We started laughing at this point


Here’s the bottomline: we’re moving. We could maybe make it work with a lot more effort and determination and quite a bit of luck. But no, no thanks. We’re both tired of this town and this is an excellent time to pack up and go. We’ll take our cash elsewhere and see ya never, moose and beaver! Wow, that was weak, sorry about that.

It’s regrettable I won’t be able to say anymore “oh yeah, I live in North Pole Alaska, I’m so cool” but that’s the price I must pay.

It’ll happen next year probably, since it takes a while to transfer job and sell house and procrastinate as much as possible. But ten years in Alaska feels like more than enough 40-below weather to last me for a lifetime.




LASTLY! Playing games while blathering over them is the most fun I’ve had in a long time. I was going to say that I’ve let my inner nerd run rampant with this, but that would imply that the guy is not in display at all times. So let me try that one again: I’m a huge nerd and I’ve run rampant with this.

Yes, that’s more appropriate. I’ve even done a bunch of tutorials, I’m so damn good. Spelunky 101 is 1337, yo.

Let us unravel it together

Click it and let us unravel it together

I’m aware how silly it looks to anyone not “in the scene.” I’m okay with that. After literally hundreds of hours talking non-stop while concentrating on gameplay at the same time, words seem to come easier to me throughout daily life. Who could have thought, right? I used to dread the mere sight of a microphone, but now it’s so natural. I find myself speaking out more at work, asking questions out loud that I wouldn’t have voiced before, coming up with witty retorts that would have taken several minutes before. This entire endeavor has been and continues to be a huge time investment, but I feel it’s been worth every second.

Besides, I would have gamed my life away anyway; addiction is a powerful thing. Might as well entertain while doing it.

So that’s life in Israel so far. Be good to one another, space cowboys.


An Eventful Life

Oh man, month recap! Only there’s just one news-worthy item. Middle of July I got a rejection in 11 hours after submitting, which is record time so far. Behold!

Dear Author:

Thank you so much for sending the Superfantastic Literary Agency your query. We’d like to apologize for the impersonal nature of this standard rejection letter. On average, we receive nearly 500 email query letters a week and despite that, we do read each and every query letter carefully. Unfortunately, this project is not right for us. Because this business is so subjective and opinions vary widely, we recommend that you pursue other agents. After all, it just takes one “yes” to find the right match.
Good luck with all your publishing endeavors.
Wandering Soul
Terse Iconoclast
Rambunctious Felon
Well at least the form letter doesn’t tell you to drive nails into your skull. That’s a great plus.

This might sound like I’ll whine no matter what, but I actually would rather wait a bit longer to be rejected. It’s a small accomplishment whenever you send out a query—at least if you do it the “right” way and actually work on each one individually. Even if it yields no results in the end, you walk away from sending that email as if you actually got something done. Such a quick rejection letter craps all over that sense of accomplishment.

Let it simmer for a week, I say. A week is the perfect amount of time. By the time a week has gone by, I’m no longer getting off that sense of accomplishment and you can feel free to crap in my cereal all you want. Everybody wins!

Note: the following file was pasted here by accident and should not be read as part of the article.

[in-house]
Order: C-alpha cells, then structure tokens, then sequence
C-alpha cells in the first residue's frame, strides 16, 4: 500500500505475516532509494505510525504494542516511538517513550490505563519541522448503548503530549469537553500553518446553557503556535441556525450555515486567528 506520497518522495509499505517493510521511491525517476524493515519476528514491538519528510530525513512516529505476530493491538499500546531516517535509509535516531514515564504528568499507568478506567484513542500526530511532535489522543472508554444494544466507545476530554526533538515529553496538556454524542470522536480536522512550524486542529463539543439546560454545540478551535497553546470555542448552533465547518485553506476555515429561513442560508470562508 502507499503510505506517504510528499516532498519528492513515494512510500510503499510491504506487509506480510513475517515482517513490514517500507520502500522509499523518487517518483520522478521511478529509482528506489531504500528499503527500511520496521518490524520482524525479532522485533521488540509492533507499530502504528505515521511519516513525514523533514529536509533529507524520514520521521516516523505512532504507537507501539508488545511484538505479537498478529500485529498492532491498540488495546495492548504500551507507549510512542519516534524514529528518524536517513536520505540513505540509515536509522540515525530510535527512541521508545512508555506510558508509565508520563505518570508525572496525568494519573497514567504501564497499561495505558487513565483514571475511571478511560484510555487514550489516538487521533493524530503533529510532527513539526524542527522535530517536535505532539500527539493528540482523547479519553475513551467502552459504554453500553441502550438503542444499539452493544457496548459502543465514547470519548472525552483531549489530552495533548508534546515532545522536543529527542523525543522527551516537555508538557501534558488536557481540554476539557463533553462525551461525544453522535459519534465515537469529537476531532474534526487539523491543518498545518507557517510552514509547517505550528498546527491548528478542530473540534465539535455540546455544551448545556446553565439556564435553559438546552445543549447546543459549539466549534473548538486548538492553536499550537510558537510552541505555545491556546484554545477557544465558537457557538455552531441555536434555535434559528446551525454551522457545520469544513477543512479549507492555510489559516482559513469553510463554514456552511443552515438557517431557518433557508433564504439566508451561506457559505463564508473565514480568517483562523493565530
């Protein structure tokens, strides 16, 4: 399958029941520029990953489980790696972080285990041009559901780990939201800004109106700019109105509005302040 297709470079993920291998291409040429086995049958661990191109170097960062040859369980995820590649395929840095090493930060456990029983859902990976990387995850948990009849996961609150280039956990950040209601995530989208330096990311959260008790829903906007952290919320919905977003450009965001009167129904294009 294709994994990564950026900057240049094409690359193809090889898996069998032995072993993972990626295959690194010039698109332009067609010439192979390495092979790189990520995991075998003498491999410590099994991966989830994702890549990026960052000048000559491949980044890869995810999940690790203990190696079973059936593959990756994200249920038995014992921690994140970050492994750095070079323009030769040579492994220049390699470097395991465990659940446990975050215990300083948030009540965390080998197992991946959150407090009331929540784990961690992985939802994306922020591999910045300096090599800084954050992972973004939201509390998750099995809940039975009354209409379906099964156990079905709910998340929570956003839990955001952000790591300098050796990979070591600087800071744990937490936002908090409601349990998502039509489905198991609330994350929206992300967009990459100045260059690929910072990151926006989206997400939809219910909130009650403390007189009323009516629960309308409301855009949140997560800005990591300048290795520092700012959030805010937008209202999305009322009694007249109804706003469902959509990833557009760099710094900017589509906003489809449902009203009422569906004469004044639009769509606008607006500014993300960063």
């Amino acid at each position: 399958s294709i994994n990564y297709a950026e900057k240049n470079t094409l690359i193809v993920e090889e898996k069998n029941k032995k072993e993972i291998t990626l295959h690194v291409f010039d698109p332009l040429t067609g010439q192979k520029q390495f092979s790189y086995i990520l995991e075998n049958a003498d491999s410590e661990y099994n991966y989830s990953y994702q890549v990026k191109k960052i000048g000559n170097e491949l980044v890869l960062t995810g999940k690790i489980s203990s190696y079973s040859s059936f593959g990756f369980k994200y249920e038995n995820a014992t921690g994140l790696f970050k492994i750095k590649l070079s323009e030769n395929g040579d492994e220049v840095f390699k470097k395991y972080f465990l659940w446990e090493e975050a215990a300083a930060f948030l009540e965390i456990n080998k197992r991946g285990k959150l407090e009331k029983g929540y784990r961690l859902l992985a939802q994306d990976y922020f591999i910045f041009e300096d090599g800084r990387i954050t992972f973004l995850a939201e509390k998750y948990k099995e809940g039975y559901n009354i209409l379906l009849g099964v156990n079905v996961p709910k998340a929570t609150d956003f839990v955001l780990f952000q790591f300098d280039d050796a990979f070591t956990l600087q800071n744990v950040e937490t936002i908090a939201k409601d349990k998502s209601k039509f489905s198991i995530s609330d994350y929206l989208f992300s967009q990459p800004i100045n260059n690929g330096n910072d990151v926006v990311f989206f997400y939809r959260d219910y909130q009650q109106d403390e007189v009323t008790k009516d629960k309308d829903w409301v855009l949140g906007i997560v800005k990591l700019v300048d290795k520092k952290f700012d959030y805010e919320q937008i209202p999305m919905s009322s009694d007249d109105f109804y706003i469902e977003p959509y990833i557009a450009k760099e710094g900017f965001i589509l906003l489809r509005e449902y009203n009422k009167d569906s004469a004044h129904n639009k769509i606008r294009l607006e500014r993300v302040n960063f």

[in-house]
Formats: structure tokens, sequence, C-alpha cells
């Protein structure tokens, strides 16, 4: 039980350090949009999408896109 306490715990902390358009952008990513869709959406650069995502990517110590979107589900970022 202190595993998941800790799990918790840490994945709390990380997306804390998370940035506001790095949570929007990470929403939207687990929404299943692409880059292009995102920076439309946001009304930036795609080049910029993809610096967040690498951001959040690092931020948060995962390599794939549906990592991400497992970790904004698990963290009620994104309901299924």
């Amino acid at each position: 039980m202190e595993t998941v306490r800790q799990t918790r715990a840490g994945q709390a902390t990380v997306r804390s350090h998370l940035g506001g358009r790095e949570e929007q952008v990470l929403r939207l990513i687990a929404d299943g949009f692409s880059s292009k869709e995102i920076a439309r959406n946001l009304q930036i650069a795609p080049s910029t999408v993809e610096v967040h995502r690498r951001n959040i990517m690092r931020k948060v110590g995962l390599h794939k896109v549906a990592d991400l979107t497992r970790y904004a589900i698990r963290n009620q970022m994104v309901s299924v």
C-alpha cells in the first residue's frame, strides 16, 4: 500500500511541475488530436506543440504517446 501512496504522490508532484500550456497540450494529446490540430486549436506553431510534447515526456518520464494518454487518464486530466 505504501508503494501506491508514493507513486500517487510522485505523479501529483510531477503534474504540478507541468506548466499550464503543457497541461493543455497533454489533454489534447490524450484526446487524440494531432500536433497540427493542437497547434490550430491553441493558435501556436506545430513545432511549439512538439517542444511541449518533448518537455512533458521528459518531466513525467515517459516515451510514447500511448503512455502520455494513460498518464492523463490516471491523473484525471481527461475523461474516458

On a similar note, I have mixed feelings on what’s better, whether getting that rejection letter or Eternal Silence. With the rejection letter you get certainty, you can move on, but it stings. The Eternal Silence leaves you wondering for a while, but it’s so much easier to deal with. When the deadline for getting a positive response comes and goes, the disappointment is tiny in comparison—like a dull ache that slowly, slowly fades away, so much so that you don’t even realize it when it’s gone.

Still I think I’d rather get that rejection letter, if only to see how many variations of “no thanks” can agents come up with. Besides, it builds character! You can never be too jaded on the internet.

There is potentially better news to share on this topic but it feels tacky to mention before it’s concluded. I’ll document it one way or another in the future when it’s all said and done. It might be the cause for much rejoicing but I’m keeping my expectations low. This paragraph is now complete.

I ate a lamp,


Query: the Query

I was thinking today (gasp!) that The Path to Publication: The Hunt for an Agent is hardly a complete story without the query itself. Shouldn’t it have been the first thing that I posted?

Well, I answered myself, the query feels like something you show later, you know? What you have now is as refined as you can make it, but you don’t know for sure that it won’t change before The One Agent is smitten with it. You wait until it’s all said and done, and then you go, “oh yeah, here’s the query letter that made it happen.” It doesn’t feel like a risk at that point—you’re showing off your success while being helpful to aspiring writers. Everybody wins!

But that’s not the point of the blog, I answered lustily. The point is to share the ups and downs of the Path to Publication, I added sumptuously, regardless of how silly it makes you look. Everyone makes mistakes, everyone improves over time, everyone starts somewhere. That’s what you’re trying to show here in real time (somewhat), instead of telling it later.